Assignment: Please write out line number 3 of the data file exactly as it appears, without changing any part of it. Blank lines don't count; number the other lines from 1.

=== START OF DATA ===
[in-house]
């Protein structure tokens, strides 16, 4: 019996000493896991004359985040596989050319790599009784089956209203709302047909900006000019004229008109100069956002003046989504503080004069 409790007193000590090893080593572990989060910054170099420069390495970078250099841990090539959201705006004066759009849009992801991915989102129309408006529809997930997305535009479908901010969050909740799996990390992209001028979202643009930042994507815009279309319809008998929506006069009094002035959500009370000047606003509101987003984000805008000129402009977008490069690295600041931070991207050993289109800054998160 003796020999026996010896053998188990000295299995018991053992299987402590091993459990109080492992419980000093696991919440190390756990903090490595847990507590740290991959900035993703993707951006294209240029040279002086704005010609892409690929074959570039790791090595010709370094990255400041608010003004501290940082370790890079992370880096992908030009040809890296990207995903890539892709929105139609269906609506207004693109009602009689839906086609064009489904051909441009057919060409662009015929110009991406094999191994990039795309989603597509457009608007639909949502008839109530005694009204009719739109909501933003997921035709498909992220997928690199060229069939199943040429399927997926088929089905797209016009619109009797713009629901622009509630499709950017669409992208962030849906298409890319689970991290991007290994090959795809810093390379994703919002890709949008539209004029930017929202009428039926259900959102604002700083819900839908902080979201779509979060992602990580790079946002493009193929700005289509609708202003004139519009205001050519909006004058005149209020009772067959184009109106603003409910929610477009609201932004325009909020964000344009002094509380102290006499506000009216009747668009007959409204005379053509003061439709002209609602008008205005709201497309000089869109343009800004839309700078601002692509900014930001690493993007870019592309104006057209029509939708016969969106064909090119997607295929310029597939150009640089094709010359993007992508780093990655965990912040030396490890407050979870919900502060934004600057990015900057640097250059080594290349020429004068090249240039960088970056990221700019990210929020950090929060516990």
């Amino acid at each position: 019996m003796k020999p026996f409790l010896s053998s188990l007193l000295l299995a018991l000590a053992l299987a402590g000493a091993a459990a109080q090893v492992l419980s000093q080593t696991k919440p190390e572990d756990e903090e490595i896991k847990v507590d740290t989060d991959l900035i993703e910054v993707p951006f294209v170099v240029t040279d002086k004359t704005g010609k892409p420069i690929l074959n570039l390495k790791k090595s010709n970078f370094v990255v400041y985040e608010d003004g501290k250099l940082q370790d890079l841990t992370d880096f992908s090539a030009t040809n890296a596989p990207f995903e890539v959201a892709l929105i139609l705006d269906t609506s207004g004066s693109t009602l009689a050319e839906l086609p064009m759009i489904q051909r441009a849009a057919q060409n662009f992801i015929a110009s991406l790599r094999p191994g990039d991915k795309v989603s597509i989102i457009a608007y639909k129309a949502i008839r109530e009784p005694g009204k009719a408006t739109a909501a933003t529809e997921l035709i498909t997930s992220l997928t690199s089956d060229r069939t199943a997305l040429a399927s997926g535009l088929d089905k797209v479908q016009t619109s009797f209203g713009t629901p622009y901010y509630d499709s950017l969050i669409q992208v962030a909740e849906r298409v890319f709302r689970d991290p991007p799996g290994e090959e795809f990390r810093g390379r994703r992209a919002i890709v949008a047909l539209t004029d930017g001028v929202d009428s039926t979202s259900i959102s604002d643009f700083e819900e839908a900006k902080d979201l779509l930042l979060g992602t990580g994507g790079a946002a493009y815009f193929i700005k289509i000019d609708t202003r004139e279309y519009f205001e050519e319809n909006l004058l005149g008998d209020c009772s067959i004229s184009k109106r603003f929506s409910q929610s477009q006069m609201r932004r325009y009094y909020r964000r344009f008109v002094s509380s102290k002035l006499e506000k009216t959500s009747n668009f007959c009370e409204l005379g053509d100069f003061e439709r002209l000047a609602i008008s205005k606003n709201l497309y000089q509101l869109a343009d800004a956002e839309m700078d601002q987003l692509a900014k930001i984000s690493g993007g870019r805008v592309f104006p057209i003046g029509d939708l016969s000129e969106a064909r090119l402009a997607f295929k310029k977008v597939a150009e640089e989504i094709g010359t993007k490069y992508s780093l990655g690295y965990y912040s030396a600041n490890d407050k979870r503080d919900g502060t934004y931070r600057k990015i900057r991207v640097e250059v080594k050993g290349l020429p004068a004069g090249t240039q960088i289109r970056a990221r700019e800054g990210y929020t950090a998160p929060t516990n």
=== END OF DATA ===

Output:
């Amino acid at each position: 019996m003796k020999p026996f409790l010896s053998s188990l007193l000295l299995a018991l000590a053992l299987a402590g000493a091993a459990a109080q090893v492992l419980s000093q080593t696991k919440p190390e572990d756990e903090e490595i896991k847990v507590d740290t989060d991959l900035i993703e910054v993707p951006f294209v170099v240029t040279d002086k004359t704005g010609k892409p420069i690929l074959n570039l390495k790791k090595s010709n970078f370094v990255v400041y985040e608010d003004g501290k250099l940082q370790d890079l841990t992370d880096f992908s090539a030009t040809n890296a596989p990207f995903e890539v959201a892709l929105i139609l705006d269906t609506s207004g004066s693109t009602l009689a050319e839906l086609p064009m759009i489904q051909r441009a849009a057919q060409n662009f992801i015929a110009s991406l790599r094999p191994g990039d991915k795309v989603s597509i989102i457009a608007y639909k129309a949502i008839r109530e009784p005694g009204k009719a408006t739109a909501a933003t529809e997921l035709i498909t997930s992220l997928t690199s089956d060229r069939t199943a997305l040429a399927s997926g535009l088929d089905k797209v479908q016009t619109s009797f209203g713009t629901p622009y901010y509630d499709s950017l969050i669409q992208v962030a909740e849906r298409v890319f709302r689970d991290p991007p799996g290994e090959e795809f990390r810093g390379r994703r992209a919002i890709v949008a047909l539209t004029d930017g001028v929202d009428s039926t979202s259900i959102s604002d643009f700083e819900e839908a900006k902080d979201l779509l930042l979060g992602t990580g994507g790079a946002a493009y815009f193929i700005k289509i000019d609708t202003r004139e279309y519009f205001e050519e319809n909006l004058l005149g008998d209020c009772s067959i004229s184009k109106r603003f929506s409910q929610s477009q006069m609201r932004r325009y009094y909020r964000r344009f008109v002094s509380s102290k002035l006499e506000k009216t959500s009747n668009f007959c009370e409204l005379g053509d100069f003061e439709r002209l000047a609602i008008s205005k606003n709201l497309y000089q509101l869109a343009d800004a956002e839309m700078d601002q987003l692509a900014k930001i984000s690493g993007g870019r805008v592309f104006p057209i003046g029509d939708l016969s000129e969106a064909r090119l402009a997607f295929k310029k977008v597939a150009e640089e989504i094709g010359t993007k490069y992508s780093l990655g690295y965990y912040s030396a600041n490890d407050k979870r503080d919900g502060t934004y931070r600057k990015i900057r991207v640097e250059v080594k050993g290349l020429p004068a004069g090249t240039q960088i289109r970056a990221r700019e800054g990210y929020t950090a998160p929060t516990n």